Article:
Grilled Bacon-Wrapped Salmon with Basil Mashed Potatoes and Sweet Red Onion Sauce

Preparation info

  • Difficulty


  • Serves


Appears in

Jeremiah Tower Cooks

By Jeremiah Tower

Published 2002

  • About

Salmon and bacon are made for each other. A really easy way to cook them together is to put fresh basil leaves on top of a salmon fillet, cover with bacon strips and lots of freshly cracked black pepper, and cook in a hot (preheated) broiler. The salmon comes out moist and perfumed with basil and the flavors of the bacon. As perfect as that is, this dish, which adds basil mashed potatoes and red onion sauce, is my new favorite.


  • 4 6-ounce pieces salmon fillets, boneless, skinless
  • 1 bunch fresh basil, stemmed, stems saved, leaves washed
  • 2 tablespoons olive oil
  • 8 slices apple-wood smoked bacon, -inch thick
  • 2 large red onions, peeled, cored, finely chopped
  • 1 sprig fresh thyme
  • 8 tablespoons butter, cut into 8 equal pieces
  • ½ cup fish or shellfish stock
  • 6 medium boiling potatoes, peeled, quartered
  • 1 cup milk, or more if needed
  • ¼ cup heavy cream
  • 4 drops sesame oil
  • 1 tablespoon freshly squeezed lemon juice
  • ½ cup mixed fresh herb leaves (Italian parsley, chervil, tarragon)
  • Salt and freshly ground black pepper


Chop the basil stems, and moisten them with 1 tablespoon of the olive oil. Put the salmon in a shallow dish or bowl and pack the oiled basil stems around them. Marinate in the refrigerator for 2 hours.

Take the salmon out of the dish and wipe off the basil stems, saving them to put on the fire when you are grilling the salmon. Flatten the pieces of salmon slightly with the palm of your hand, and then with your hands form a 3-inch circle with each of the salmon pieces, the side of the salmon that held the skin on the inside of the circle. When the salmon has taken on a “medallion” shape, wrap 2 slices of bacon around the outside edges of each salmon medallion, securing them with wooden toothpicks.

Put the onions in a saucepan with the thyme and 1 tablespoon of the butter. Add 2 tablespoons water, cover, and sweat 5 minutes over low heat. Remove the thyme sprig, add the stock, and simmer until reduced by half.

Blanch the basil leaves in boiling water for 1 minute, pushing the leaves under the water surface so that they do not blacken. Drain and refresh under cold water for a few seconds, and then puree immediately in a small blender with a tablespoon of the blanching water. Add 2 tablespoons of butter and blend until a smooth green. Remove the basil butter and put it in the refrigerator.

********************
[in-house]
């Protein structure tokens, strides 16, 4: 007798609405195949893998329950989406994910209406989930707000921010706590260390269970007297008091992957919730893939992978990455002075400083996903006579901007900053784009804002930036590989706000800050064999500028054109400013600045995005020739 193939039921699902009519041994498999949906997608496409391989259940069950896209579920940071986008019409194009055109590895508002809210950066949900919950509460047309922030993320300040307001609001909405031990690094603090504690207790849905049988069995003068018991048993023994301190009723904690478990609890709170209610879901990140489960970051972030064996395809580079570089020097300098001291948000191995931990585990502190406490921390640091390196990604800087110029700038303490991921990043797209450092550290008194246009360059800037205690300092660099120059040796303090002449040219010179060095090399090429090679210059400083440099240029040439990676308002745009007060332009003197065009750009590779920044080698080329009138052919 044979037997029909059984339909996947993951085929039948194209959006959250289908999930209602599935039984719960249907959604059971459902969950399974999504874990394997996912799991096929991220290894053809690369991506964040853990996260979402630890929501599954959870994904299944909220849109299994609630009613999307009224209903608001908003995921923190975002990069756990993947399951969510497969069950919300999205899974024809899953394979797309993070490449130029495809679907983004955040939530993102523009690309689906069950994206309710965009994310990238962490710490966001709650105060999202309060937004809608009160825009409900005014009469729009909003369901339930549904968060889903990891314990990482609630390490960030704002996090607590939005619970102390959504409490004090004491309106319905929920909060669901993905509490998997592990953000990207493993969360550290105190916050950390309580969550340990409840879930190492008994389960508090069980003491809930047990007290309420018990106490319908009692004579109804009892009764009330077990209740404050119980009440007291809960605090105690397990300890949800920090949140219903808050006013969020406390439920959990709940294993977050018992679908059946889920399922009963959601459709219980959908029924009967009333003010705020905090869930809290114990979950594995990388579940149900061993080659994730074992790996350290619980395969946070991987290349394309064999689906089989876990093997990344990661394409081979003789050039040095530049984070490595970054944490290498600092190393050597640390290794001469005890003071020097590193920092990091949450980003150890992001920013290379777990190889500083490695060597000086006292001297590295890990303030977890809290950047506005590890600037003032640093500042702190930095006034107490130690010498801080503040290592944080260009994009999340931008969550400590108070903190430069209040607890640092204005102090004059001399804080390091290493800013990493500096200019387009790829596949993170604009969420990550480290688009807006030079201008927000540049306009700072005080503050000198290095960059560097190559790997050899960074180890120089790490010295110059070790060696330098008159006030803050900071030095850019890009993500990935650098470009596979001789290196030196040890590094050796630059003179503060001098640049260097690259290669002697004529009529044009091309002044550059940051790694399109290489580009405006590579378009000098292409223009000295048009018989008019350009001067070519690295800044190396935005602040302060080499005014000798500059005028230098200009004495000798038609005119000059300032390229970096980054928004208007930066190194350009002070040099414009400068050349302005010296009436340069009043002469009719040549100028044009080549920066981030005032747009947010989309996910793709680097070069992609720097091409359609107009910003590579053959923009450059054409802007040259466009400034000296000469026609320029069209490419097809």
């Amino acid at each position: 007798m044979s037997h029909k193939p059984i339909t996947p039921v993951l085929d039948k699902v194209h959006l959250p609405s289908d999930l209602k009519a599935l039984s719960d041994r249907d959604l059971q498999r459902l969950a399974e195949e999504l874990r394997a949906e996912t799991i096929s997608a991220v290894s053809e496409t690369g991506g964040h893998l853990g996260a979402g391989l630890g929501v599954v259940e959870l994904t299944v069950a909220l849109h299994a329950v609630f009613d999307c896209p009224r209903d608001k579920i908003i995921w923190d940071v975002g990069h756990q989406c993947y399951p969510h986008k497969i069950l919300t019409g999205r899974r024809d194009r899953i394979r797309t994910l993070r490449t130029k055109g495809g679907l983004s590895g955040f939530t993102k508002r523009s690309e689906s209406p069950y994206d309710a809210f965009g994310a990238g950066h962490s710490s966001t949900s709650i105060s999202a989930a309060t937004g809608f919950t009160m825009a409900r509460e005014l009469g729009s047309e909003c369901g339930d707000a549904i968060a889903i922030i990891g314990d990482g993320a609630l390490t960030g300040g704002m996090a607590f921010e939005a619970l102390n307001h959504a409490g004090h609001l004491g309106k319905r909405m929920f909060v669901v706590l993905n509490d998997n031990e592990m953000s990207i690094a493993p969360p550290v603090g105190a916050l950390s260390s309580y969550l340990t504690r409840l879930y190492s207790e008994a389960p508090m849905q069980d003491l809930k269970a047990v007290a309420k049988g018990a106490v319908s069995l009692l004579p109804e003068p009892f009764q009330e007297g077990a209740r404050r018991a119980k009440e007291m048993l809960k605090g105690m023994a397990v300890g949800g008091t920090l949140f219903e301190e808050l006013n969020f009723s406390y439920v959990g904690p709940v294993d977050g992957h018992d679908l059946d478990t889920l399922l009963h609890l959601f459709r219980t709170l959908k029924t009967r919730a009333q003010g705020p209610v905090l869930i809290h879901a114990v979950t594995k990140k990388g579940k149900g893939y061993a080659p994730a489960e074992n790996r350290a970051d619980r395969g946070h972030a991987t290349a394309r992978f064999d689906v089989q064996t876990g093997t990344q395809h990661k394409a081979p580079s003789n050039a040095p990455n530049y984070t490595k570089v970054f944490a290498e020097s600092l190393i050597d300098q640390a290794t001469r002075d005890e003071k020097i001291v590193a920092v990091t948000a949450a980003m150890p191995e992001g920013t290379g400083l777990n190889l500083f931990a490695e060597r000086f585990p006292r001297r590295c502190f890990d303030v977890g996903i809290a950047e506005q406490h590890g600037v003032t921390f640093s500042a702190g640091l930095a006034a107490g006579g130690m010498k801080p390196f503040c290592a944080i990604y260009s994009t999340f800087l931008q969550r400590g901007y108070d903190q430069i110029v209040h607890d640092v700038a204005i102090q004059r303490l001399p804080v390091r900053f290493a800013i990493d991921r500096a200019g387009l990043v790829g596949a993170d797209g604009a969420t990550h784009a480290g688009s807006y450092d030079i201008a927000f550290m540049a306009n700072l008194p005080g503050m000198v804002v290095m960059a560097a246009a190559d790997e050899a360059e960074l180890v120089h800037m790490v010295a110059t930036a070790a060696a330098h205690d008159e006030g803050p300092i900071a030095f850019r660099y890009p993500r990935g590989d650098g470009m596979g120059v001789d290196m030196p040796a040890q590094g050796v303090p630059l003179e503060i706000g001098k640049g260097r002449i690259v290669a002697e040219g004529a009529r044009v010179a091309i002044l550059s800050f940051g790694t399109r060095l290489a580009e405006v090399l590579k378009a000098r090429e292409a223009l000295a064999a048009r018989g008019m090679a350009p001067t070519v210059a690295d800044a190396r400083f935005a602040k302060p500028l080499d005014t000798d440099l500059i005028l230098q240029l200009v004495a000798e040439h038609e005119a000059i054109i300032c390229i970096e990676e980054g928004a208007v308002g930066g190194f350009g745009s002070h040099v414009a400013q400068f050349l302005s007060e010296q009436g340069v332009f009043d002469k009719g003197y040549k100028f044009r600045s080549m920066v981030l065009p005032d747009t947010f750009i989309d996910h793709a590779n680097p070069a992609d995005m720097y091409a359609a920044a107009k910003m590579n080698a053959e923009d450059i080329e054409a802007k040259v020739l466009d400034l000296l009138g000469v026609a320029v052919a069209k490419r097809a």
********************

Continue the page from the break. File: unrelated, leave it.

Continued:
Cook the potatoes and mash them through a ricer or food mill into a saucepan. Add the milk and beat it into the potatoes until just incorporated. Then whip the cream and fold it into the potatoes, and keep warm over a double boiler, for no longer than the time it takes to cook the salmon.

Grill or broil the salmon, turning once, for 3 to 4 minutes each side. Heat the onion sauce and whisk in the remaining 5 tablespoons of butter. Season and keep warm. Whisk the basil butter into the potatoes, season them, and put a bed of the potatoes on each of four warm plates, the salmon on top and the onion sauce over the fish.

Mix the oil and lemon juice together and dress the herbs, season, and put the herbs on top of the salmon.


Serve with a warm spinach salad, and a sauce of sabayon made with fish stock and flavored with a tablespoon of freshly ground black pepper; the garnish could be polenta finished with blue cheese, made into sticks and grilled. The salmon is also wonderful with buttered white beans flavored with chopped sage and a whisper of cardamom, then mixed with an equal quantity of cooked and sliced artichoke bottoms and 2 tablespoons of chopped cooked bacon, and sauced with a preserved lemon vinaigrette. Or you could flavor the white beans with just white truffle oil and nothing else. Or make a shellfish essence with mussels and chop up the cooked mussels to put in a mussel hollandaise made with the essence. Or serve grilled salmon with cooked black beans, your favorite fried Thai rolls, and a buttered curry sauce, as we did at my first “fusion” restaurant in 1990, Speedo 690.


On the mashed potatoes: Use bell pepper purees, red, yellow or both (separately), to flavor the mashed potatoes, and accompany the basil-flavored ones. Or use basil mashed potatoes side by side with ones flavored with mushroom hash.